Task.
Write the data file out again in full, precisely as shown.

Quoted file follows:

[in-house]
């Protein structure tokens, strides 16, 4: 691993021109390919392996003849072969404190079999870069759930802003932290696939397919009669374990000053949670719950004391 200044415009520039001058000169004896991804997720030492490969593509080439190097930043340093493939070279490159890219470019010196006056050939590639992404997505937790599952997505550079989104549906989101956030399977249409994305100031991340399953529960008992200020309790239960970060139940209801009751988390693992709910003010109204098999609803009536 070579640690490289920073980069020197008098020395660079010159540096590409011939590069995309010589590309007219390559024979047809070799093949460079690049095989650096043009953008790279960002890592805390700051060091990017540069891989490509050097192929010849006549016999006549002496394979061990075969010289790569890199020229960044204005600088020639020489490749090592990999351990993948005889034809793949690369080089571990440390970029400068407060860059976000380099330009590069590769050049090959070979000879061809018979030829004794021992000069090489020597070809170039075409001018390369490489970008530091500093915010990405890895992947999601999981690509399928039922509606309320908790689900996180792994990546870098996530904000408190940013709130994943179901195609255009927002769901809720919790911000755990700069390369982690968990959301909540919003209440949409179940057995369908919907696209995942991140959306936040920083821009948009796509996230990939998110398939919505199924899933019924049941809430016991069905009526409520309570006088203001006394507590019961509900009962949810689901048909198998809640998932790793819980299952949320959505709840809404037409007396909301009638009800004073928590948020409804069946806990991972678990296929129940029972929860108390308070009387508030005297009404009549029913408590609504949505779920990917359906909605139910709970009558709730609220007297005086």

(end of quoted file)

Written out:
[in-house]
């Protein structure tokens, strides 16, 4: 691993021109390919392996003849072969404190079999870069759930802003932290696939397919009669374990000053949670719950004391 200044415009520039001058000169004896991804997720030492490969593509080439190097930043340093493939070279490159890219470019010196006056050939590639992404997505937790599952997505550079989104549906989101956030399977249409994305100031991340399953529960008992200020309790239960970060139940209801009751988390693992709910003010109204098999609803009536 070579640690490289920073980069020197008098020395660079010159540096590409011939590069995309010589590309007219390559024979047809070799093949460079690049095989650096043009953008790279960002890592805390700051060091990017540069891989490509050097192929010849006549016999006549002496394979061990075969010289790569890199020229960044204005600088020639020489490749090592990999351990993948005889034809793949690369080089571990440390970029400068407060860059976000380099330009590069590769050049090959070979000879061809018979030829004794021992000069090489020597070809170039075409001018390369490489970008530091500093915010990405890895992947999601999981690509399928039922509606309320908790689900996180792994990546870098996530904000408190940013709130994943179901195609255009927002769901809720919790911000755990700069390369982690968990959301909540919003209440949409179940057995369908919907696209995942991140959306936040920083821009948009796509996230990939998110398939919505199924899933019924049941809430016991069905009526409520309570006088203001006394507590019961509900009962949810689901048909198998809640998932790793819980299952949320959505709840809404037409007396909301009638009800004073928590948020409804069946806990991972678990296929129940029972929860108390308070009387508030005297009404009549029913408590609504949505779920990917359906909605139910709970009558709730609220007297005086």